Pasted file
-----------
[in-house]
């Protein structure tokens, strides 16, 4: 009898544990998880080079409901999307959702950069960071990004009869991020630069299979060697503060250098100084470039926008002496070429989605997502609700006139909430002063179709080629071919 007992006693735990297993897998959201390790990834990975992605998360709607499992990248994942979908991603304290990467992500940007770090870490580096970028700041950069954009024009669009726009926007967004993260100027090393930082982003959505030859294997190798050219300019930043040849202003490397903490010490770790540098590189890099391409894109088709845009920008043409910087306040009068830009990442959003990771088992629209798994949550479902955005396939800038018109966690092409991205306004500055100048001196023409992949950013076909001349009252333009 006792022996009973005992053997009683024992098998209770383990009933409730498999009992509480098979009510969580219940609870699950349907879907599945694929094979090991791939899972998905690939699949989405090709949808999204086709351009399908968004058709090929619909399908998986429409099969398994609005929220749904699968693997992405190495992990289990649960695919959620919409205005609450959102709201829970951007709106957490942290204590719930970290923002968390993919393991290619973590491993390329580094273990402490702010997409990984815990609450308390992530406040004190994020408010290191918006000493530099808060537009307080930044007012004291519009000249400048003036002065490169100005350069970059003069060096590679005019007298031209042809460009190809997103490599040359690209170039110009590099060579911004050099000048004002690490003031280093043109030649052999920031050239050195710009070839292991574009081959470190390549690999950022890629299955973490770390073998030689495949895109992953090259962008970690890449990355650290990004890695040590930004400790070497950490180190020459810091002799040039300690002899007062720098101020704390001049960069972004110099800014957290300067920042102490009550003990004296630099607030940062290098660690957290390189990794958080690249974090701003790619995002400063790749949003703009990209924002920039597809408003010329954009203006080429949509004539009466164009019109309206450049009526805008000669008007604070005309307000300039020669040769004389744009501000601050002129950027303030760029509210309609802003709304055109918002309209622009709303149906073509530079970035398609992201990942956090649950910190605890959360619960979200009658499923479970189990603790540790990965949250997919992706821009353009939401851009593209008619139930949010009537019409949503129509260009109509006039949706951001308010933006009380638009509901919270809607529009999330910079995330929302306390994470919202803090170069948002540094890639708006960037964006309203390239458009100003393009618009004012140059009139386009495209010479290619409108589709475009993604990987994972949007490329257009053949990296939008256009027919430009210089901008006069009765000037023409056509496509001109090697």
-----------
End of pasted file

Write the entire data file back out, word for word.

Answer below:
[in-house]
């Protein structure tokens, strides 16, 4: 009898544990998880080079409901999307959702950069960071990004009869991020630069299979060697503060250098100084470039926008002496070429989605997502609700006139909430002063179709080629071919 007992006693735990297993897998959201390790990834990975992605998360709607499992990248994942979908991603304290990467992500940007770090870490580096970028700041950069954009024009669009726009926007967004993260100027090393930082982003959505030859294997190798050219300019930043040849202003490397903490010490770790540098590189890099391409894109088709845009920008043409910087306040009068830009990442959003990771088992629209798994949550479902955005396939800038018109966690092409991205306004500055100048001196023409992949950013076909001349009252333009 006792022996009973005992053997009683024992098998209770383990009933409730498999009992509480098979009510969580219940609870699950349907879907599945694929094979090991791939899972998905690939699949989405090709949808999204086709351009399908968004058709090929619909399908998986429409099969398994609005929220749904699968693997992405190495992990289990649960695919959620919409205005609450959102709201829970951007709106957490942290204590719930970290923002968390993919393991290619973590491993390329580094273990402490702010997409990984815990609450308390992530406040004190994020408010290191918006000493530099808060537009307080930044007012004291519009000249400048003036002065490169100005350069970059003069060096590679005019007298031209042809460009190809997103490599040359690209170039110009590099060579911004050099000048004002690490003031280093043109030649052999920031050239050195710009070839292991574009081959470190390549690999950022890629299955973490770390073998030689495949895109992953090259962008970690890449990355650290990004890695040590930004400790070497950490180190020459810091002799040039300690002899007062720098101020704390001049960069972004110099800014957290300067920042102490009550003990004296630099607030940062290098660690957290390189990794958080690249974090701003790619995002400063790749949003703009990209924002920039597809408003010329954009203006080429949509004539009466164009019109309206450049009526805008000669008007604070005309307000300039020669040769004389744009501000601050002129950027303030760029509210309609802003709304055109918002309209622009709303149906073509530079970035398609992201990942956090649950910190605890959360619960979200009658499923479970189990603790540790990965949250997919992706821009353009939401851009593209008619139930949010009537019409949503129509260009109509006039949706951001308010933006009380638009509901919270809607529009999330910079995330929302306390994470919202803090170069948002540094890639708006960037964006309203390239458009100003393009618009004012140059009139386009495209010479290619409108589709475009993604990987994972949007490329257009053949990296939008256009027919430009210089901008006069009765000037023409056509496509001109090697």